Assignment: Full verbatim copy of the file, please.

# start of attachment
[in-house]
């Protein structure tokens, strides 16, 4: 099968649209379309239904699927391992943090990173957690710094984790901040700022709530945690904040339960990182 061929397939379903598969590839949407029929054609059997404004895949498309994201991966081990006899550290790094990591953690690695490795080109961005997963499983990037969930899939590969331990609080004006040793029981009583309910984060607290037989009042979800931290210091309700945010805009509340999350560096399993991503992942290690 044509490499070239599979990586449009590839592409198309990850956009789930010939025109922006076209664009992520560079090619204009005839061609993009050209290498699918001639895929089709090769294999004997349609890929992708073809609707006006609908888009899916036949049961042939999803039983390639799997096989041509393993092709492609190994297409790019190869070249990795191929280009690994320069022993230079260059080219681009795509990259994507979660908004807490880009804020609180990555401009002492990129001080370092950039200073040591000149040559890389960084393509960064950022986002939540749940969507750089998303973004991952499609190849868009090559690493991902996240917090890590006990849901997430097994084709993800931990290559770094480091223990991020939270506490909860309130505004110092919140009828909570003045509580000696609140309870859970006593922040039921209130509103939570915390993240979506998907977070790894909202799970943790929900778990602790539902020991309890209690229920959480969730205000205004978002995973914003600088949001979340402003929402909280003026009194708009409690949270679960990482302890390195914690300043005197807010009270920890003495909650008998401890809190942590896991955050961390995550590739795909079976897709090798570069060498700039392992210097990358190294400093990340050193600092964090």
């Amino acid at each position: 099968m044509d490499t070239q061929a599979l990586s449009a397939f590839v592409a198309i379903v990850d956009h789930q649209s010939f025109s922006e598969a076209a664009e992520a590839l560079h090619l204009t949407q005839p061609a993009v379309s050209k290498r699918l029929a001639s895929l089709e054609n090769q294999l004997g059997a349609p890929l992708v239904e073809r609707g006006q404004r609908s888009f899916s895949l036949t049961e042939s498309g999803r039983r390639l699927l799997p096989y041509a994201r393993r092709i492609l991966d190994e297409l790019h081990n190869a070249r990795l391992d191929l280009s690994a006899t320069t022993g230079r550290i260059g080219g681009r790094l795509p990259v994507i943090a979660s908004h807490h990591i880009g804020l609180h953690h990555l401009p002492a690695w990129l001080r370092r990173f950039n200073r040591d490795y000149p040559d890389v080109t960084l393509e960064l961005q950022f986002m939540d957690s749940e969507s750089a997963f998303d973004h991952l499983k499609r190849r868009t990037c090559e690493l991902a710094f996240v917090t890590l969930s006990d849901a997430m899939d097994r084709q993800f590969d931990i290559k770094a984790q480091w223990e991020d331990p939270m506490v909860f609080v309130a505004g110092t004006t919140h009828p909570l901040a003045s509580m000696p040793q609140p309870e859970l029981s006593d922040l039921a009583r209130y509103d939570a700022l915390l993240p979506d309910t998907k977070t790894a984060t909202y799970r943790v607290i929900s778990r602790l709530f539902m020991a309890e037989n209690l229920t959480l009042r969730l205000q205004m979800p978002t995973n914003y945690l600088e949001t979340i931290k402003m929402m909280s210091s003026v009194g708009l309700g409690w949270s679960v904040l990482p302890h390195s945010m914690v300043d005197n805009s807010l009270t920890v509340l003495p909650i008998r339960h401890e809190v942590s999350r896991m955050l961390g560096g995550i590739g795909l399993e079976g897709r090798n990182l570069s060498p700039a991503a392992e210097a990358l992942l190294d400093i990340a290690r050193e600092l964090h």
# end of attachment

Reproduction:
[in-house]
């Protein structure tokens, strides 16, 4: 099968649209379309239904699927391992943090990173957690710094984790901040700022709530945690904040339960990182 061929397939379903598969590839949407029929054609059997404004895949498309994201991966081990006899550290790094990591953690690695490795080109961005997963499983990037969930899939590969331990609080004006040793029981009583309910984060607290037989009042979800931290210091309700945010805009509340999350560096399993991503992942290690 044509490499070239599979990586449009590839592409198309990850956009789930010939025109922006076209664009992520560079090619204009005839061609993009050209290498699918001639895929089709090769294999004997349609890929992708073809609707006006609908888009899916036949049961042939999803039983390639799997096989041509393993092709492609190994297409790019190869070249990795191929280009690994320069022993230079260059080219681009795509990259994507979660908004807490880009804020609180990555401009002492990129001080370092950039200073040591000149040559890389960084393509960064950022986002939540749940969507750089998303973004991952499609190849868009090559690493991902996240917090890590006990849901997430097994084709993800931990290559770094480091223990991020939270506490909860309130505004110092919140009828909570003045509580000696609140309870859970006593922040039921209130509103939570915390993240979506998907977070790894909202799970943790929900778990602790539902020991309890209690229920959480969730205000205004978002995973914003600088949001979340402003929402909280003026009194708009409690949270679960990482302890390195914690300043005197807010009270920890003495909650008998401890809190942590896991955050961390995550590739795909079976897709090798570069060498700039392992210097990358190294400093990340050193600092964090």
């Amino acid at each position: 099968m044509d490499t070239q061929a599979l990586s449009a397939f590839v592409a198309i379903v990850d956009h789930q649209s010939f025109s922006e598969a076209a664009e992520a590839l560079h090619l204009t949407q005839p061609a993009v379309s050209k290498r699918l029929a001639s895929l089709e054609n090769q294999l004997g059997a349609p890929l992708v239904e073809r609707g006006q404004r609908s888009f899916s895949l036949t049961e042939s498309g999803r039983r390639l699927l799997p096989y041509a994201r393993r092709i492609l991966d190994e297409l790019h081990n190869a070249r990795l391992d191929l280009s690994a006899t320069t022993g230079r550290i260059g080219g681009r790094l795509p990259v994507i943090a979660s908004h807490h990591i880009g804020l609180h953690h990555l401009p002492a690695w990129l001080r370092r990173f950039n200073r040591d490795y000149p040559d890389v080109t960084l393509e960064l961005q950022f986002m939540d957690s749940e969507s750089a997963f998303d973004h991952l499983k499609r190849r868009t990037c090559e690493l991902a710094f996240v917090t890590l969930s006990d849901a997430m899939d097994r084709q993800f590969d931990i290559k770094a984790q480091w223990e991020d331990p939270m506490v909860f609080v309130a505004g110092t004006t919140h009828p909570l901040a003045s509580m000696p040793q609140p309870e859970l029981s006593d922040l039921a009583r209130y509103d939570a700022l915390l993240p979506d309910t998907k977070t790894a984060t909202y799970r943790v607290i929900s778990r602790l709530f539902m020991a309890e037989n209690l229920t959480l009042r969730l205000q205004m979800p978002t995973n914003y945690l600088e949001t979340i931290k402003m929402m909280s210091s003026v009194g708009l309700g409690w949270s679960v904040l990482p302890h390195s945010m914690v300043d005197n805009s807010l009270t920890v509340l003495p909650i008998r339960h401890e809190v942590s999350r896991m955050l961390g560096g995550i590739g795909l399993e079976g897709r090798n990182l570069s060498p700039a991503a392992e210097a990358l992942l190294d400093i990340a290690r050193e600092l964090h």